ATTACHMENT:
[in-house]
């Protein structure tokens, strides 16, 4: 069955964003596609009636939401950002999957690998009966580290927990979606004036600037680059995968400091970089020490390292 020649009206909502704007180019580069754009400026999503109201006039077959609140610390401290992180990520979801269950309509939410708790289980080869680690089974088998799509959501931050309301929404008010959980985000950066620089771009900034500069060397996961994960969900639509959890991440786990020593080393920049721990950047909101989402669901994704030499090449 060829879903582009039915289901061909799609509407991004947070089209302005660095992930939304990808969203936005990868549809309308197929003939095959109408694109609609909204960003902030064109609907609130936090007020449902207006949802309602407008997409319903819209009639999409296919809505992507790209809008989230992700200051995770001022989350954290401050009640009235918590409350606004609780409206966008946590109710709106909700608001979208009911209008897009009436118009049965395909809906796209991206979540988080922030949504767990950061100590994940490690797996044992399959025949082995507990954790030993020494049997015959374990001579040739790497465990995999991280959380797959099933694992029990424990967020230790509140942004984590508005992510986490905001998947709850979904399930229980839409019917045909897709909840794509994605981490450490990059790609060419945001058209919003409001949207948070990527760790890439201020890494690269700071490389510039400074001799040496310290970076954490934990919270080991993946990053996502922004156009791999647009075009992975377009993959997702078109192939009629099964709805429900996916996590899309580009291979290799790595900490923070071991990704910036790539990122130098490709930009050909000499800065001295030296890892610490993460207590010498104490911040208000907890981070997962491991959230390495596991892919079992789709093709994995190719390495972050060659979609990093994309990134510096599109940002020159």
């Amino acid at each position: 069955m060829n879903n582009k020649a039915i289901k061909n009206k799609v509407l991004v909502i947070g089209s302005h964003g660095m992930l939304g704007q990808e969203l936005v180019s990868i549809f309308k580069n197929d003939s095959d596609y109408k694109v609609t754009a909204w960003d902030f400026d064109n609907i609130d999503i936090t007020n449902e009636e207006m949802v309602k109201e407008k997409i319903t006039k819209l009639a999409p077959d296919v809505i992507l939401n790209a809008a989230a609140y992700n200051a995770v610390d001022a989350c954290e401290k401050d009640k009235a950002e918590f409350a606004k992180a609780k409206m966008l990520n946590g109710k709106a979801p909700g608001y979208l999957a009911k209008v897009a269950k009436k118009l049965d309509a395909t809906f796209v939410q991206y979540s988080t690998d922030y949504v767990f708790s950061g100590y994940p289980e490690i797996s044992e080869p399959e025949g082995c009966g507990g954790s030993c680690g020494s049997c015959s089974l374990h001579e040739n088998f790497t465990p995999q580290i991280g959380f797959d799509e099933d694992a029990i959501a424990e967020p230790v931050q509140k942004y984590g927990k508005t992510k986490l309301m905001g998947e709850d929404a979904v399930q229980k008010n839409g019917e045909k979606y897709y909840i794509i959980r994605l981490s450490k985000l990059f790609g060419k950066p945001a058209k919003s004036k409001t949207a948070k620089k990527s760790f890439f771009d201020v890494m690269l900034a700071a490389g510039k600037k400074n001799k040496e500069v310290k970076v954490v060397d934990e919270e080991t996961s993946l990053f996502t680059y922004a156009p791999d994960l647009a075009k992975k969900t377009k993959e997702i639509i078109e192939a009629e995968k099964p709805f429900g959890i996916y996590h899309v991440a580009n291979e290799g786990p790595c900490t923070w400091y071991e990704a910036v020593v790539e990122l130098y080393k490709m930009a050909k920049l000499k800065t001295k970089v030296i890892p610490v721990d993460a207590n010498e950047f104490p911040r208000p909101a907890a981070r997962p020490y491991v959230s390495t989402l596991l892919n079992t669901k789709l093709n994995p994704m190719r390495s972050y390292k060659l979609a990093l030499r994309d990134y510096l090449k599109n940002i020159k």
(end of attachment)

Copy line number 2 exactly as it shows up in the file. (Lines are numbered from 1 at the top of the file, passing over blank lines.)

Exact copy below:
């Protein structure tokens, strides 16, 4: 069955964003596609009636939401950002999957690998009966580290927990979606004036600037680059995968400091970089020490390292 020649009206909502704007180019580069754009400026999503109201006039077959609140610390401290992180990520979801269950309509939410708790289980080869680690089974088998799509959501931050309301929404008010959980985000950066620089771009900034500069060397996961994960969900639509959890991440786990020593080393920049721990950047909101989402669901994704030499090449 060829879903582009039915289901061909799609509407991004947070089209302005660095992930939304990808969203936005990868549809309308197929003939095959109408694109609609909204960003902030064109609907609130936090007020449902207006949802309602407008997409319903819209009639999409296919809505992507790209809008989230992700200051995770001022989350954290401050009640009235918590409350606004609780409206966008946590109710709106909700608001979208009911209008897009009436118009049965395909809906796209991206979540988080922030949504767990950061100590994940490690797996044992399959025949082995507990954790030993020494049997015959374990001579040739790497465990995999991280959380797959099933694992029990424990967020230790509140942004984590508005992510986490905001998947709850979904399930229980839409019917045909897709909840794509994605981490450490990059790609060419945001058209919003409001949207948070990527760790890439201020890494690269700071490389510039400074001799040496310290970076954490934990919270080991993946990053996502922004156009791999647009075009992975377009993959997702078109192939009629099964709805429900996916996590899309580009291979290799790595900490923070071991990704910036790539990122130098490709930009050909000499800065001295030296890892610490993460207590010498104490911040208000907890981070997962491991959230390495596991892919079992789709093709994995190719390495972050060659979609990093994309990134510096599109940002020159």